China: artist has exhibition shut downEvent
- Initial Date
- May 6, 2023
- Event Description
Authorities in the southern city of Shenzhen shut down an art exhibit that described young people in China as the "last generation," a reference to a viral video from the 2022 Shanghai lockdown, in which a young man tells police officers threatening him that he won't be having kids.
Beijing artist Li Wei was served a "notice of closure" by the venue hosting his work "Manifesto," which consists of the words "We Are The Last Generation, Thank You." in English and Chinese, according to information posted to Twitter by "Mr. Li is not your Teacher."
The work had been part of a contemporary art exhibit in Shenzhen's Nanshan district to mark the anniversary of the 1919 May Fourth Movement of patriotic young Chinese, according to the account, which typically posts reports that would be quickly censored within the Great Firewall of Chinese internet censorship.
“On May 6, the Shenzhen Yanhan Highland 404 Space, which hosted the exhibition, announced that it would be closed for maintenance," the tweet said, adding that the exhibit had been open for just four days.
The move comes as President Xi Jinping has been struggling to counter a growing culture of passive resistance among young people, who face dwindling job prospects, a failing economy and scant desire to marry or have children.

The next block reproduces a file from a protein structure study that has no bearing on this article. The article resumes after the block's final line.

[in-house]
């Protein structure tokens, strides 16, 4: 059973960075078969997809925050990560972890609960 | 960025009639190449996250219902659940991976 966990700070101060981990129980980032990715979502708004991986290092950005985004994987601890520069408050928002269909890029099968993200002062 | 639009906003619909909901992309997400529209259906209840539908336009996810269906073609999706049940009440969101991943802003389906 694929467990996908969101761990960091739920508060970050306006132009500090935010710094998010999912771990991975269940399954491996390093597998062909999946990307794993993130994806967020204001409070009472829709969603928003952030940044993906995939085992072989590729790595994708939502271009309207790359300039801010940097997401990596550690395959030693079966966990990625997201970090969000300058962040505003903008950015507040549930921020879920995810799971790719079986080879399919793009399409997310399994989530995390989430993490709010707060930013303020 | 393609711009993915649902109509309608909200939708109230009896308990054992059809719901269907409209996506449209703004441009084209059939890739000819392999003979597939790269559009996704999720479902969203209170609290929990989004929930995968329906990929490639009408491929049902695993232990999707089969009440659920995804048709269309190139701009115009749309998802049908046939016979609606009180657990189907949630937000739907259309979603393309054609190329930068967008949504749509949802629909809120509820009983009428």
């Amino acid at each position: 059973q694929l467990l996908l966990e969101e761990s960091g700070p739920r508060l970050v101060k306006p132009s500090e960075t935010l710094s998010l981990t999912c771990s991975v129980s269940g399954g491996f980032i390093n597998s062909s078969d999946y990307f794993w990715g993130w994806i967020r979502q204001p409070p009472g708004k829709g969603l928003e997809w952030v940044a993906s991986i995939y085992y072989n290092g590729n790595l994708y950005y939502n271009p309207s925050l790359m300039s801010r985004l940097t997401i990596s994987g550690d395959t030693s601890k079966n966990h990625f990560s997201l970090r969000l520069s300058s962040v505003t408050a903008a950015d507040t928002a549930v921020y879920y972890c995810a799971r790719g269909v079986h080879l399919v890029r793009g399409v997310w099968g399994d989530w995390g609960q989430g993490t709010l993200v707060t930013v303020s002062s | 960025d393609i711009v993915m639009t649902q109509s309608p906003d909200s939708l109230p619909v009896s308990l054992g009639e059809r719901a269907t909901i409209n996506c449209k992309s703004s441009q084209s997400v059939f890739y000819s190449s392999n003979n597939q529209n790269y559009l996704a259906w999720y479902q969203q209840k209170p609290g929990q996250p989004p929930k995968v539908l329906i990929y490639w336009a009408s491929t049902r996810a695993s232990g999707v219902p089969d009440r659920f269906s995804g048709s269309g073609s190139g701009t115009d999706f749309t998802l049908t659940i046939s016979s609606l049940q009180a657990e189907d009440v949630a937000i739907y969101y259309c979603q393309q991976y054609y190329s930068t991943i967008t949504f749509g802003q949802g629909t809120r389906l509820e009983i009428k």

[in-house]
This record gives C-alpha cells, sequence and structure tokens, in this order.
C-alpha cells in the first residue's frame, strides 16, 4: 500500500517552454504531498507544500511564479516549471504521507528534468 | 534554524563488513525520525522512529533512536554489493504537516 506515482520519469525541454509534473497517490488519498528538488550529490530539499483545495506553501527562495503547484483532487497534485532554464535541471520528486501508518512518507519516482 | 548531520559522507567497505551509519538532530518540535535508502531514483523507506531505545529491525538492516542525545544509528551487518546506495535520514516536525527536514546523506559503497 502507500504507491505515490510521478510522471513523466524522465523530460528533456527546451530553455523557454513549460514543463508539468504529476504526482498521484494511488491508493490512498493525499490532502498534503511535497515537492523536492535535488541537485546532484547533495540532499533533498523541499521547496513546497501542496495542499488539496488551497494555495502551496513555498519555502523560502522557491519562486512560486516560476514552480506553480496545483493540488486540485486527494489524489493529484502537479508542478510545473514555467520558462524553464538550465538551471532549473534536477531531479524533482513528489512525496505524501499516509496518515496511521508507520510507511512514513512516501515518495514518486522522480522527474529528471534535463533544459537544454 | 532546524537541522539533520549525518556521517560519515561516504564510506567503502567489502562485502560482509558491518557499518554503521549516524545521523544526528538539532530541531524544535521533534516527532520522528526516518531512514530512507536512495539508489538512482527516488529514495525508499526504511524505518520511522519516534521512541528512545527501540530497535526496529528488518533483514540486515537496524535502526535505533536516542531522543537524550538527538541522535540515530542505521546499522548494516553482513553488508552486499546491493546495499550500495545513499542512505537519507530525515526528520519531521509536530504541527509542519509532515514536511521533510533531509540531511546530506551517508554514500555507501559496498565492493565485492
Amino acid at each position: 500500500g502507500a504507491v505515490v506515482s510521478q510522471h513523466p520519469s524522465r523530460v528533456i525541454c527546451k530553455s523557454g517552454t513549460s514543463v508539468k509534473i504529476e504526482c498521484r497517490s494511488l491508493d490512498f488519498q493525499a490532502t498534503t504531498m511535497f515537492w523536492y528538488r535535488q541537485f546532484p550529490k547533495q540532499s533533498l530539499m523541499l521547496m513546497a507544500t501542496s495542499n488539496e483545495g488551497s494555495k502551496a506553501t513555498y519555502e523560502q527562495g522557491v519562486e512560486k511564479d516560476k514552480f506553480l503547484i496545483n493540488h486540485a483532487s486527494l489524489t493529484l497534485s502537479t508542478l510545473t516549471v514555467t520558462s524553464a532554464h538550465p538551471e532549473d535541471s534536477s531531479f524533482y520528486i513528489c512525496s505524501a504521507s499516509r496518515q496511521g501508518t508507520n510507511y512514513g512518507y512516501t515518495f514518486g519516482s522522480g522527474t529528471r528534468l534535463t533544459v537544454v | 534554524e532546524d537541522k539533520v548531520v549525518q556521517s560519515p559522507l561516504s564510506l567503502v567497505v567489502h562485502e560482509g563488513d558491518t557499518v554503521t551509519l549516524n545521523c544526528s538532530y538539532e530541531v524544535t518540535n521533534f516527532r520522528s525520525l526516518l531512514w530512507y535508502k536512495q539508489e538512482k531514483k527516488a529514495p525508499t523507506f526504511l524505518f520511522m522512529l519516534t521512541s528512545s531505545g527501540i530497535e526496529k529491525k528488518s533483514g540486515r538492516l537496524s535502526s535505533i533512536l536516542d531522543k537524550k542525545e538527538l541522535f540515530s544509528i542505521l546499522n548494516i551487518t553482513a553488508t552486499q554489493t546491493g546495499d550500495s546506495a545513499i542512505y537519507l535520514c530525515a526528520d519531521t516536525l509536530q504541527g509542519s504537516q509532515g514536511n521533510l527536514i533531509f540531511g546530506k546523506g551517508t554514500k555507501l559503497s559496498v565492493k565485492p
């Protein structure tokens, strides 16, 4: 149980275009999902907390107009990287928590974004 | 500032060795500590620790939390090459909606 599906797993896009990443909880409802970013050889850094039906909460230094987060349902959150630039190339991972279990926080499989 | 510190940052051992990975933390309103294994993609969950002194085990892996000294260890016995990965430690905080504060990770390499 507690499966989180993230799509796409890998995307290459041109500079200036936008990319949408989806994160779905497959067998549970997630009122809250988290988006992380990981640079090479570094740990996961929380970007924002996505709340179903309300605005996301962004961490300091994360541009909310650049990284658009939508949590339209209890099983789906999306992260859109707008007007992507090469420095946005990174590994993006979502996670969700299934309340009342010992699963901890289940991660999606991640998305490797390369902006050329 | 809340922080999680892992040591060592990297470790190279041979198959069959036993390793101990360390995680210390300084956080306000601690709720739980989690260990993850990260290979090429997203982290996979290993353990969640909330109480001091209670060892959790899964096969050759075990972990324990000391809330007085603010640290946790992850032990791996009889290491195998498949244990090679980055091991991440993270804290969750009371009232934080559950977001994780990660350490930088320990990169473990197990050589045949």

Local officials have announced schemes to relocate unemployed urban youth to rural areas to work in agriculture, potential signs of a planned mobilization that was last tried during the political turmoil of the Cultural Revolution (1966-1976).
Social justice theme
Li Wei’s work typically carries a strong social justice theme, said an arts administrator who gave only the surname Li who met him more than 10 years ago.
"He uses his works to speak out at social and artistic events," she said. "He used his installation ‘A Cake’ to speak out in 2010, when the Beijing Art District was demolished” by the authorities.
Censors backed by the Communist Party have been deleting references to a viral video that spawned the "last generation" meme, which emerged as a form of protest over ongoing lockdowns, mass incarcerations and compulsory testing under the three-year zero-COVID policy, which ended in December.
In the viral video, PPE-clad police officials turn up outside a young man's apartment and try to force them to go to an isolation camp even though he had recently tested negative for coronavirus.
"We're negative. You have no right to take us away," the man says, before a police officer steps forward wagging a finger and says: "You know that we will punish you, right? And when that happens, it will have a bad effect on your family for three generations."
"We're the last generation. Thank you." the man replies in the video which began circulating on Chinese social media platforms in May 2022, garnering huge numbers of views and comments.
Some joked online that the era from 1966 onwards was all about the innocence of revolution and justified rebellion, while the 1989 pro-democracy movement felt it was their "duty" to protest.
‘Saying no to four things’
According to online comments, the youth of today are shutting up shop before their lives have properly begun, by referring to themselves as the "last generation," or "the People Who Say No to Four Things": finding a mate, marriage, mortgage and raising kids.
Former Nanjing teacher Gu Fang said local businesses are closing down in large numbers, while foreign investors are fleeing, leaving few opportunities for fresh graduates as unemployment runs at 20% for that age group.